Internet resources for Domestic Violence

For the workplace

The U.S. Corporate Alliance to End Partner Violence  is a national non-profit organization dedicated to reducing the costs and consequences of partner violence at work - and eliminating it altogether. From policies and programs to legal issues and legislation, CAEPV is a credible source for information, materials and resources for the business community.

Victim resources

METRAC (Metropolitan Action Committee on Violence Against Women and Children)  is a not-for-profit, community-based organization that works to prevent and end violence against diverse women, youth, and children. METRAC has three main program areas: Community Safety, Community Justice, and Community Outreach and Education.

Shelter Safe is an online resource to help women and their children seeking safety from violence and abuse. The clickable map will serve as a fast resource to connect women with the nearest shelter that can offer safety, hope and support.

Springtide Resources promotes healthy and equal relationships by engaging diverse communities in shared educational strategies designed to prevent violence against women and the effect it has on children. The organization is committed to education – as a critical element of social change; solutions – to violence against women that include everyone; partnership and collaboration – to increase responsibility and community capacity; diversity in governance, staff, volunteers, materials and partnerships; accessibility and accommodation; reciprocity and openness – with clients, volunteers, staff, partners and supporters; innovation – in methodology, tools and content and ethical stewardship of public and private funds. 

Neighbours, Friends and Families  Neighbours, Friends and Families is a public education campaign to raise awareness of the signs of woman abuse so that those close to an at-risk woman or an abusive man can help.

Kanawayhitowin is a campaign to address woman abuse in Aboriginal communities across the province of Ontario, Canada. The Kanawayhitowin website has been created to support women experiencing abuse, families, communities and front line workers to better educate themselves with resources and strategies. The campaign engages and unites communities around the seriousness of this issue, and gives hope for the healing of future generations.

The Centre for Research & Education on Violence against Women and Children  promotes the development of community- centred, action research on violence against women and children. The Centre's role is to facilitate the cooperation of individuals, groups and institutions representing the diversity of the community to pursue research questions and training opportunities to understand and prevent abuse. It serves local, national and international communities by producing useful information and tools to assist in the daily work against violence toward women and children.

The National Clearinghouse on Family Violence operated by the Public Health Agency of Canada, is a resource centre for information on violence within relationships of kinship, intimacy, dependency or trust.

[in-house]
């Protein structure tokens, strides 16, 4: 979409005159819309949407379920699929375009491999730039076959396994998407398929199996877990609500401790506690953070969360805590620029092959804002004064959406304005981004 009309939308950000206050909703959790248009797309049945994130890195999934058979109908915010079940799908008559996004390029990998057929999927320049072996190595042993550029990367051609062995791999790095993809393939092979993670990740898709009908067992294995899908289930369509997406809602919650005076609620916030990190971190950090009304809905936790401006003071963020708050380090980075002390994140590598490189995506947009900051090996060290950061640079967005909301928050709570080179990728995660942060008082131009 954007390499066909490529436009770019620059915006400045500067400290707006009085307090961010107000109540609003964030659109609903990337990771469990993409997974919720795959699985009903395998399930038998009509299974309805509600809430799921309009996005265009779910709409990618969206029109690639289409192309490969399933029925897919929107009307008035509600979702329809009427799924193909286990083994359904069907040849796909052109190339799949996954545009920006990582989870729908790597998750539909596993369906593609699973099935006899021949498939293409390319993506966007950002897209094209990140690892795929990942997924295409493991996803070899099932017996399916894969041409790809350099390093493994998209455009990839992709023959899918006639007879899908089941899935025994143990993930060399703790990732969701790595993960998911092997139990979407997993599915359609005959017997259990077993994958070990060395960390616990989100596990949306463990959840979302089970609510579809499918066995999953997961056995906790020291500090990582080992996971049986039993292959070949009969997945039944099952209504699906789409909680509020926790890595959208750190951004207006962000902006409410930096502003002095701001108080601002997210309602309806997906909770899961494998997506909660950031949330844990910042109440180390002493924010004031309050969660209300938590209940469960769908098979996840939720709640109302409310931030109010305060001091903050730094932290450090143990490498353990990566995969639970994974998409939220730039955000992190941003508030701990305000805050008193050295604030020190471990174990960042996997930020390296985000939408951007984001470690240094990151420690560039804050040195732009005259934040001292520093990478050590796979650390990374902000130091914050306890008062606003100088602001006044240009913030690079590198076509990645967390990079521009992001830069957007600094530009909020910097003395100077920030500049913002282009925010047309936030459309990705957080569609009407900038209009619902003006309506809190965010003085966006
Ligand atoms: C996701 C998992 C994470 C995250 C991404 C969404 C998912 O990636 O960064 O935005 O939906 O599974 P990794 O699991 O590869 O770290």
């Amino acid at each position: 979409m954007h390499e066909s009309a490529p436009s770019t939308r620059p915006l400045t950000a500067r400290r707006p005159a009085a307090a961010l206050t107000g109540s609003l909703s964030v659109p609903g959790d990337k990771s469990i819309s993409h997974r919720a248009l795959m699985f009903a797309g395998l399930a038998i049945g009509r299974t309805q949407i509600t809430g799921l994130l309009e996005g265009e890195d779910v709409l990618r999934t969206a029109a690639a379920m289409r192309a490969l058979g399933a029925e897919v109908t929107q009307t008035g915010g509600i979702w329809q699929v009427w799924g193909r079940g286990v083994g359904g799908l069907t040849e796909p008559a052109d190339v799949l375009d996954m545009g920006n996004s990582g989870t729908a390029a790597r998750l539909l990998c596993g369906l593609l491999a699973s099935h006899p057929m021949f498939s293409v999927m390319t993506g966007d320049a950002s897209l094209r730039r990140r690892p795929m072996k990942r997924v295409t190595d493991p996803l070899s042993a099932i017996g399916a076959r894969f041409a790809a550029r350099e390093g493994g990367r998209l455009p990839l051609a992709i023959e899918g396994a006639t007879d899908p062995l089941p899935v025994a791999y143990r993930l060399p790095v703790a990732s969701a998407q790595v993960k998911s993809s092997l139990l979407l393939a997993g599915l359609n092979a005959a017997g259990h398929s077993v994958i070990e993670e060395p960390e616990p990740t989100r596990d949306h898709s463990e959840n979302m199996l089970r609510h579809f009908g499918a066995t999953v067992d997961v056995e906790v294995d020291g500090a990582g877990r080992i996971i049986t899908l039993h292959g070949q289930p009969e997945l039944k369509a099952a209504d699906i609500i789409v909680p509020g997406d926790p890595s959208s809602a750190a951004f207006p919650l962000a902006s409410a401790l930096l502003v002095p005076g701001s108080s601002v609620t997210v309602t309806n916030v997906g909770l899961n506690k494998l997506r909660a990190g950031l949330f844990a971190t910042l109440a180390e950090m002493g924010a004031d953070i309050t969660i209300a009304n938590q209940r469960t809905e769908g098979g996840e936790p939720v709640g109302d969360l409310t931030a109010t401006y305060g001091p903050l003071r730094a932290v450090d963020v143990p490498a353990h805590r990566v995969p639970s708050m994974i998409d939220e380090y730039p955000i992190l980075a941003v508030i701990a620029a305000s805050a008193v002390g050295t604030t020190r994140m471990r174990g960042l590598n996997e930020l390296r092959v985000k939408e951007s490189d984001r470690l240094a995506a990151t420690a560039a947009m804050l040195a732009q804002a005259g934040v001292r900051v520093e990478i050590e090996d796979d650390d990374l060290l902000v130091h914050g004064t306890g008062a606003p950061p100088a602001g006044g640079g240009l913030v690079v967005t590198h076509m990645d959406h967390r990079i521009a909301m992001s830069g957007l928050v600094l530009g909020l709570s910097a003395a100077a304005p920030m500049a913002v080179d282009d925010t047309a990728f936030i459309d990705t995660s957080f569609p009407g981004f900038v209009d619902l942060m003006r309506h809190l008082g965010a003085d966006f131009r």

The Family Violence Initiative  operated by the Department of Justice Canada supports the development and delivery of public legal education and information to the Canadian public on family violence. These activities contribute to the prevention and reduction of family violence.  provides easy access to community, social, health and related government services in Ontario. It has a bilingual directory of more than 56,000 agencies and services together on one searchable web site.

Tips for covering your tracks if you are experiencing abuse

If you are a victim of violence, you may put yourself at risk if your abuser is able to “track” your computer use of the internet or email, if they identify the last telephone number you called, if they receive or access your voice mail or text messages, or if they can check your telephone bill for phone numbers called.

For safe computer use:

  • Do a Web search on “cover your tracks” or “cyberstalking”.
  • Check internet resources specific for victims of domestic violence and follow their instructions on internet and email safety, for example:
    • The Assaulted Women’s Helpline provides detailed instructions on “Erasing Your Tracks”
    • Find and use a computer at a public library, an internet café, at the home of a trusted friend, a shelter for women, school, other community resources, or at work.
    • Use an email password that your abuser will not know or be able to guess.  Do not write down your password.

For safe telephone use:

  • Change your access code for phone messages if your abuser knows the code used.  Do not write down your access code.
  • Find and use a public telephone, or use a secure telephone at work or of a trusted friend.
  • Have a trusted friend or co-worker receive telephone messages for you (for example, if you are receiving calls from a lawyer, local shelter, police, etc.)
  • When people are leaving you voice or text messages, ask them to be careful and to not identify the nature of the call or service (e.g.:  that they are phoning with information about protective orders or safety planning, or confirming an appointment with a lawyer or the Crown Attorney, etc.)

One way your employer or union might be able to assist you is to allow you to use workplace or union resources – such as computers or telephones – to find information, so long as these resources are not available to your abuser.  Co-workers, managers, union representatives or others in the workplace might be willing to receive messages on your behalf or help you to find resources.